Police chief sorry if Cliff Richard found search ‘insensitive’
Committee told leak of raid on singer’s home to BBC put investigation in ‘difficult position’
British singer Cliff Richard performing on stage in Amsterdam, Netherlands. The BBC and police have faced questions today about the reporting of a raid on his home in connection with an alleged historic sexual offence. Photograph: Ferdy Damman/EPA.
The Chief Constable of South Yorkshire Police David Crompton appearing in front of the British Home Affairs Select Committee at the House of Commons, London today. Photograph: PA Wire.
The chief constable of an English police force has apologised to pop star Sir Cliff Richard if the force was “insensitive” about the search of his home.
David Crompton, of South Yorkshire Police, told the British Home Affairs Select Committee that his inquiry had been “fatally compromised” by a claimed leak of information from Scotland Yard to the BBC, leading his force to make a deal with the broadcaster.
A crew was outside the gated Berkshire development where Sir Cliff has a penthouse apartment before police on the day of the search last month. The search related to an alleged historical offence of sexual assault in Sheffield, which Sir Cliff denies any involvement in.
Mr Crompton said: “We had a job to do but I do apologise to Sir Cliff if we were insensitive about the way that we did that. We had a job to do, and we have an investigation. The problem is that investigation could never be done in a low-profile way because it was fatally compromised from the outset.”
During questioning by the committee, Mr Crompton said that the BBC had approached his force with detailed information about their inquiry, and staff were convinced that the broadcaster would run a story without some kind of deal.
“We were placed in a very difficult position because of the original leak and the BBC came to us knowing everything that we knew, as far as the investigation was concerned,” he said.
“My concern was that if we showed the BBC the door, the very clear impression which had been left with my staff in the media department was that they were likely to publish the story. That would have impeded our investigation.
“I’m confident that we made the right decision in difficult and unusual circumstances.”
Chairman of the committee Keith Vaz put it to the senior officer that the broadcaster had blackmailed him, but Mr Crompton replied: “Blackmail is a very strong word. It put us in a very difficult position.”
South Yorkshire Police has already complained to the BBC about its coverage of the search of Sir Cliff’s Berkshire penthouse last month, claiming that an analysis piece posted on the broadcaster’s website was an attempt to distance itself from what had happened.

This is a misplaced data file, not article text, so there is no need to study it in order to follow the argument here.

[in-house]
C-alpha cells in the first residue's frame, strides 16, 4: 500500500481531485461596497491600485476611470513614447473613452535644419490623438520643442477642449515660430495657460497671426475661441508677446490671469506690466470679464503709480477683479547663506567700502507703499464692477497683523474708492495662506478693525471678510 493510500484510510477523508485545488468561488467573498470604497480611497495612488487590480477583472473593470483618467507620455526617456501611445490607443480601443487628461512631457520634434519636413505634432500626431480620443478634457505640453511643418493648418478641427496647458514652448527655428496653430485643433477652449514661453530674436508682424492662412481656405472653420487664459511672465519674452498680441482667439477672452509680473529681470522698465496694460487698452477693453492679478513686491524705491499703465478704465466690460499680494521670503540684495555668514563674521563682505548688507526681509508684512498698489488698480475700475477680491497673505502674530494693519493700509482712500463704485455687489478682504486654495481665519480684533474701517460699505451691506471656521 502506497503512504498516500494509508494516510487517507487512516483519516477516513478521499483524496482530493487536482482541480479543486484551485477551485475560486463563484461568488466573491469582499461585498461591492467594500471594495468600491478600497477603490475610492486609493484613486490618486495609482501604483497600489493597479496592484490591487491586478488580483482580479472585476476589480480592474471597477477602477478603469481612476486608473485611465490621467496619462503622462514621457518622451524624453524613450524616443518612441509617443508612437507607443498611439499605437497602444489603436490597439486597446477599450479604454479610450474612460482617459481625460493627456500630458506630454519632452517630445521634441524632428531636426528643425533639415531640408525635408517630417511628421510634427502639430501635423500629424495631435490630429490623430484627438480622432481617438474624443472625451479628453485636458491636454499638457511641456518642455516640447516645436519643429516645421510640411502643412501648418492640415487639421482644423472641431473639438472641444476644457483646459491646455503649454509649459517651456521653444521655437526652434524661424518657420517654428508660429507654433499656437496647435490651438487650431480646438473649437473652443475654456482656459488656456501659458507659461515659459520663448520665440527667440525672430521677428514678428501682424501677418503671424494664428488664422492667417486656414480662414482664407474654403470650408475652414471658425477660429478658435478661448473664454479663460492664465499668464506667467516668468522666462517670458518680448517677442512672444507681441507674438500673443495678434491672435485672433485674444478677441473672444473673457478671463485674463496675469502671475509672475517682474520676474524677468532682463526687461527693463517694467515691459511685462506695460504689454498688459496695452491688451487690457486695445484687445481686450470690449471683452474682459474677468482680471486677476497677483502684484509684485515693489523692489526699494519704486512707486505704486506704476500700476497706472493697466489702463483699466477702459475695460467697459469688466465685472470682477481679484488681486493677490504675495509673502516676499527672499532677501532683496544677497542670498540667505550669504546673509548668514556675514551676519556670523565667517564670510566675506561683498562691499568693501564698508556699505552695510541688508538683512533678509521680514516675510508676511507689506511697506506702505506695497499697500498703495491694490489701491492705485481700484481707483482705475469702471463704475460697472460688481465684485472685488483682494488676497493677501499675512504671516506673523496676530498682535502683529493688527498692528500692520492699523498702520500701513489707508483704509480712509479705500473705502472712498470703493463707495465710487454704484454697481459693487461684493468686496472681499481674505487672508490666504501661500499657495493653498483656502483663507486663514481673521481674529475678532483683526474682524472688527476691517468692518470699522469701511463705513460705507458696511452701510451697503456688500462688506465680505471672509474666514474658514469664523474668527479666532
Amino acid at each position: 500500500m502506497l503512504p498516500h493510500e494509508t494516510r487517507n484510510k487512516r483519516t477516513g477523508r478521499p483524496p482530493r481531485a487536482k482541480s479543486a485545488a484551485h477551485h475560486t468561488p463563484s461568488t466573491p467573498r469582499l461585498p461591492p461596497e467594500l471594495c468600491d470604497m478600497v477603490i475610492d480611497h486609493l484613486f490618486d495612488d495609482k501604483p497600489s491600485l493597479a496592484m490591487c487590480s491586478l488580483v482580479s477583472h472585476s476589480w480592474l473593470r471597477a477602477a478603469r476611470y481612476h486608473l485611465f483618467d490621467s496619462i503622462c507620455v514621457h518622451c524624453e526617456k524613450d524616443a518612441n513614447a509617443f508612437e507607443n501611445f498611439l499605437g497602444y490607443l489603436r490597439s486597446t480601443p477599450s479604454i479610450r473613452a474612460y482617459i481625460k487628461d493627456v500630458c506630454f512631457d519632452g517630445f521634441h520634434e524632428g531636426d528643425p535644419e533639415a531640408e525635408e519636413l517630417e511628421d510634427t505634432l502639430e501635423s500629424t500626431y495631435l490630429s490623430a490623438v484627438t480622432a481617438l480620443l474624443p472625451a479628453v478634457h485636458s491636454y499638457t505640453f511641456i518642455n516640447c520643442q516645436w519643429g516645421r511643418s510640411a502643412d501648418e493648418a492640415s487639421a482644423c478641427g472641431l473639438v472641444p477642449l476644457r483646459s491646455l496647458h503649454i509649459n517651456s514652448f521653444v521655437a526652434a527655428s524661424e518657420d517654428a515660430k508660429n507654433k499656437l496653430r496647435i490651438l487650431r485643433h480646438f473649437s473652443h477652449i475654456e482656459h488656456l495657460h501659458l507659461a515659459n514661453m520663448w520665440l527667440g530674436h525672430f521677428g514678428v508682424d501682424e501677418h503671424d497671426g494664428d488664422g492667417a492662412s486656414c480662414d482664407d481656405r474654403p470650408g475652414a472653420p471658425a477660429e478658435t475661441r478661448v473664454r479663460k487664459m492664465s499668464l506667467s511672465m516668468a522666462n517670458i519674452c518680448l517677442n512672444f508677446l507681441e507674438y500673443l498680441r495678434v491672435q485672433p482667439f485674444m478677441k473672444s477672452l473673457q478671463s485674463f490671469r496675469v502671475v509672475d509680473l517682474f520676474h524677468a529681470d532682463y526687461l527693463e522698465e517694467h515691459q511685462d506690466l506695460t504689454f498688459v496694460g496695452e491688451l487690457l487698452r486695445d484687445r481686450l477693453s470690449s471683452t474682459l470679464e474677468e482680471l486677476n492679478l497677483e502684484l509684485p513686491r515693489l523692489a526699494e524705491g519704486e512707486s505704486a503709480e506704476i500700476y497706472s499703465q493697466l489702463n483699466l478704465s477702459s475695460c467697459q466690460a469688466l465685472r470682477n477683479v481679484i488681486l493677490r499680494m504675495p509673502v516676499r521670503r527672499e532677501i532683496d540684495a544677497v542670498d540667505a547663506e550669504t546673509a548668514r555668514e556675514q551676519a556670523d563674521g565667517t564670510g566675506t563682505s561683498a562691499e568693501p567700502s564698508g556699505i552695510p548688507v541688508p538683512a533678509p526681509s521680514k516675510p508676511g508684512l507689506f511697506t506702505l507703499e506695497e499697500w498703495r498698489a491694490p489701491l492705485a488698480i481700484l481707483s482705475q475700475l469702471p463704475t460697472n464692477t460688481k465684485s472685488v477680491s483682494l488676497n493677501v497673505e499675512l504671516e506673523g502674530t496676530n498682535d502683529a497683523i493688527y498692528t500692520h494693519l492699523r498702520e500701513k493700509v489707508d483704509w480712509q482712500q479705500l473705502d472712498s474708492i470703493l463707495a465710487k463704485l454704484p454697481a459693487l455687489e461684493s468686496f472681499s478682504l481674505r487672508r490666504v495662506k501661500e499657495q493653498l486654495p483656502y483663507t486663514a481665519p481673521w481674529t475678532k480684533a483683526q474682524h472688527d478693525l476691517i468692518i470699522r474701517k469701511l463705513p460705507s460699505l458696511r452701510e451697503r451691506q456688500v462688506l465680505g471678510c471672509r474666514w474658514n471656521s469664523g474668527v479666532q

The police chief admitted he did not go to BBC senior management to ask them not to run the story - but added there were examples given during the Leveson inquiry into culture, practice and ethics of the press in which journalists had ignored such requests.
He said: “I did not really have that much faith that we could trust it wouldn’t be published.
“You only have to look at Leveson to find a number of examples that were core to that particular inquiry where the media decided to publish anyway. That was something very much in my mind.”
Mr Crompton argued the analysis piece on the BBC website had given the false impression South Yorkshire Police had worked with the media outlet to generate publicity for the force.
However, Mr Vaz said BBC director of news and current affairs James Harding has claimed the police chief has text messages and emails in his possession that would disprove this argument.
The committee has written to Sir Cliff to ask him what he knew of the police operation, and will publish his reply today, Mr Vaz said.
In a subsequent evidence session, BBC director general Lord Hall told the Committee: “Had the chief constable come to a news editor, head of news gathering, James Harding, director of news or myself and said to us ‘if you run this story you will hamper this investigation, it would be damaging to this investigation’ we would not have run the story.
“I want you to be absolutely clear about that. We would not have run the story.”
Lord Hall said reporter Dan Johnson went to South Yorkshire Police to discuss “a number of stories”and had a tip off from a source which he will not reveal referring to Cliff Richard. Lord Hall said there was “no hint in any of that of us knowing any more than the name Cliff Richard”.